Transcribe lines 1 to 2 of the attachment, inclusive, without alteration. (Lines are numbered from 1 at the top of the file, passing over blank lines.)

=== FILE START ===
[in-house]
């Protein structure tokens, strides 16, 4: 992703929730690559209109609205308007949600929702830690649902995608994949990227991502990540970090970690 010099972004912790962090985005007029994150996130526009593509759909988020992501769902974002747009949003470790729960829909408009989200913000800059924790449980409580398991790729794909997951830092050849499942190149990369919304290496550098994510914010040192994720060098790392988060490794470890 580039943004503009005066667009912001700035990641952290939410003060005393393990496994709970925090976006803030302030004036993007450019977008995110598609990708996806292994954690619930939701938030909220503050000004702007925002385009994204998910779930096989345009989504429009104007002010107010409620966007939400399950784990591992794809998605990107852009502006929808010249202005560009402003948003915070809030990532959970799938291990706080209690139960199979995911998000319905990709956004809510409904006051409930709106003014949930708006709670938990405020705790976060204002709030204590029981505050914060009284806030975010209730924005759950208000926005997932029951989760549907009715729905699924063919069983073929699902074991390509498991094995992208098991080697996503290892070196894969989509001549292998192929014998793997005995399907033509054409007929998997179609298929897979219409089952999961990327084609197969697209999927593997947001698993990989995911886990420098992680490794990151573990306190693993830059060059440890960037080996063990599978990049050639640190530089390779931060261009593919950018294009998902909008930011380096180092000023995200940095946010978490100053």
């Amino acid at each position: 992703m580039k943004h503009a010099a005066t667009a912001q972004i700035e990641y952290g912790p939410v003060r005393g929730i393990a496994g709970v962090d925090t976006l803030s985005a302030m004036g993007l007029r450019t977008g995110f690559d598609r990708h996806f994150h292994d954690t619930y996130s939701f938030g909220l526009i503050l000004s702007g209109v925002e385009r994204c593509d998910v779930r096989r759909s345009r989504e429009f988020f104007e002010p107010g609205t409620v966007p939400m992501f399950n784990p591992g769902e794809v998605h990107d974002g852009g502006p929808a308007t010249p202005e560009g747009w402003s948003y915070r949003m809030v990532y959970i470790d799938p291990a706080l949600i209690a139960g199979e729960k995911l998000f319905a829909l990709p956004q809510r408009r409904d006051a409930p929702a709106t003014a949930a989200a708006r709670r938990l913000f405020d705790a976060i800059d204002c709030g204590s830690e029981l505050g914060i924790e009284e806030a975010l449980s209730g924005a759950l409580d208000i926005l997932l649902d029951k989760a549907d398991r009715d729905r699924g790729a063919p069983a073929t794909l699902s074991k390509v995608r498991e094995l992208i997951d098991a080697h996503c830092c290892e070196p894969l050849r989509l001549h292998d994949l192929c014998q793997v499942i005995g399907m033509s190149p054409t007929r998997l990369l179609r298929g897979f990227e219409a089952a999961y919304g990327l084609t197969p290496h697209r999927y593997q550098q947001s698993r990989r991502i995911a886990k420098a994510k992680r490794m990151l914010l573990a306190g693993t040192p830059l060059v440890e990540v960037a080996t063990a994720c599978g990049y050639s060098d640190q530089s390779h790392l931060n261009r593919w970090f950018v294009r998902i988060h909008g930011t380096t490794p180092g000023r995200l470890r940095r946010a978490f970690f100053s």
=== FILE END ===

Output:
[in-house]
């Protein structure tokens, strides 16, 4: 992703929730690559209109609205308007949600929702830690649902995608994949990227991502990540970090970690 010099972004912790962090985005007029994150996130526009593509759909988020992501769902974002747009949003470790729960829909408009989200913000800059924790449980409580398991790729794909997951830092050849499942190149990369919304290496550098994510914010040192994720060098790392988060490794470890 580039943004503009005066667009912001700035990641952290939410003060005393393990496994709970925090976006803030302030004036993007450019977008995110598609990708996806292994954690619930939701938030909220503050000004702007925002385009994204998910779930096989345009989504429009104007002010107010409620966007939400399950784990591992794809998605990107852009502006929808010249202005560009402003948003915070809030990532959970799938291990706080209690139960199979995911998000319905990709956004809510409904006051409930709106003014949930708006709670938990405020705790976060204002709030204590029981505050914060009284806030975010209730924005759950208000926005997932029951989760549907009715729905699924063919069983073929699902074991390509498991094995992208098991080697996503290892070196894969989509001549292998192929014998793997005995399907033509054409007929998997179609298929897979219409089952999961990327084609197969697209999927593997947001698993990989995911886990420098992680490794990151573990306190693993830059060059440890960037080996063990599978990049050639640190530089390779931060261009593919950018294009998902909008930011380096180092000023995200940095946010978490100053």